That leave be granted to introduce a Bill entitled an Act to provide the Competition and Consumer Protection Commission with powers to issue administrative sanctions against undertakings engaged in anti-competitive practices by amending the Competition and Consumer Protection Act 2014; and to provide for related matters.
I welcome the opportunity to introduce the Competition and Consumer Protection Commission (Amendment) Bill of 2018 on First Stage today. This is a pro-consumer Bill and represents the second consumer protection Bill I have presented to the Dáil in recent months, the previous one being on the proper regulation of gift vouchers. It is clear that the Competition and Consumer Protection Commission, CCPC, is missing legislative teeth as the national competition regulator to enforce breaches of competition law and to deter anti-competitive behaviour to the detriment of consumers. Currently the CCPC cannot issue administrative sanctions or penalty fines for breaches of EU and Irish competition law. In Ireland, fines can only be imposed following a criminal conviction in courts. Since 2014 only one such fine has been imposed, which amounted to just €17,500. However, the CCPC is "strongly of the view that the current competition law enforcement regime in Ireland is not fit for purpose as it does not provide for an appropriate range of effective and dissuasive sanctions for breaches of EU and Irish competition law".
The CCPC, in a submission to the Law Reform Commission, is strongly in favour of introducing administrative enforcement powers. The CCPC has stated "the absence in Ireland of civil or administrative fines for breaches of competition law very significantly undermines the CCPC’s ability to combat anti-competitive conduct". It also has stated this "means that there is little deterrent effect in such cases: industry knows that it may as well try to engage in such conduct, because even if the CCPC intervenes to stop it, they are not at a loss". In contrast, competition regulators in 21 other EU member states, including the UK, Italy, France and Denmark, can issue administrative fines, while Canada, New Zealand, Norway and Australia can also do likewise.
Anti-competitive behaviour by big companies, acting alone or in unison, can cause significant damage to competition in sectors and to consumers. Common forms of anti-competitive cartel activity include bid rigging and a practice known as cover pricing. Giving the CCPC the power to impose administrative fines on corporate entities in this Bill would significantly strengthen the regulator's investigations and sanctioning in sectors where anti-competitive activity is allegedly taking place. These powers would aid enforcement, given that the CCPC has previously investigated suspected anti-competitive conduct in the ticketing sector and the motor insurance sector, for example.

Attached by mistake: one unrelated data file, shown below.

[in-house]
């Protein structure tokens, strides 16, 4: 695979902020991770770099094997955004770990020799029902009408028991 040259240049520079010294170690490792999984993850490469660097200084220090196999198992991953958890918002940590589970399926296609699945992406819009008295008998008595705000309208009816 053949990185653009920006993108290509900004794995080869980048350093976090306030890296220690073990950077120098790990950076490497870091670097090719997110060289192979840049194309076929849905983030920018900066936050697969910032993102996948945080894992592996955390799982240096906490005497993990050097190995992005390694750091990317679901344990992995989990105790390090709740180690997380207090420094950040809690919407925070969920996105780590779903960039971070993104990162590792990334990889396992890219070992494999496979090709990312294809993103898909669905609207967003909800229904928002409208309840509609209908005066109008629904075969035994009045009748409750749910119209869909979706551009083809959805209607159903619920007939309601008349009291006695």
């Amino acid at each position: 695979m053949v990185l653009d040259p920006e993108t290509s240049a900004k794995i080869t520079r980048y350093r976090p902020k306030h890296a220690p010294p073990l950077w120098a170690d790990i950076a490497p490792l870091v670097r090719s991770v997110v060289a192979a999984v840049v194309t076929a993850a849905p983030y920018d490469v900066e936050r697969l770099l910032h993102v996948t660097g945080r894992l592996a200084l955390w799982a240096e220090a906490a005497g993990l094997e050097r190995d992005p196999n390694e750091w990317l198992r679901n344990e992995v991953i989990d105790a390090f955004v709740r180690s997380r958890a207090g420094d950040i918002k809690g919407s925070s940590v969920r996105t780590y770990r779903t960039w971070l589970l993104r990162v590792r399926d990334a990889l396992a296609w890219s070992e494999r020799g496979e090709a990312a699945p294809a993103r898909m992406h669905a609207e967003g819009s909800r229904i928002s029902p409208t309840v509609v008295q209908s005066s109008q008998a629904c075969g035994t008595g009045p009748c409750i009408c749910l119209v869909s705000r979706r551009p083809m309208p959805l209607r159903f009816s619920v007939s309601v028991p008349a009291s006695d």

The Bill I am introducing today amends the Competition and Consumer Protection Act 2014 by adding six new sections. It is lazy of the Government to state it would be unconstitutional to allow an authority such as the CCPC to issue fines for prohibited anti-competitive practice. The Supreme Court, in a Law Reform Commission report, has already recognised the need for certain bodies to be able to issue civil fines in certain circumstances. There is precedent, with administrative financial sanctions currently provided by regulatory bodies such as the Central Bank of Ireland, the Commission for Energy Regulation, and the Data Protection Commissioner. This Bill provides for the mechanism that is used by other bodies by making the CCPC confirm its decision to issue a sanction against an undertaking by applying to the High Court for confirmation of its decision. We provide for an appeals process, both for the CCPC decision to the High Court and the High Court decision to the Court of Appeal. This Bill allows the CCPC to issue a fine to a company of up to €100 million or 10% of its turnover in most cases. The 10% turnover figure is used in many other jurisdictions. We look forward to bringing the Bill to Second Stage, and we seek leave of the House to do so. We look forward to getting the legislation across the line in due course as a pro-consumer initiative.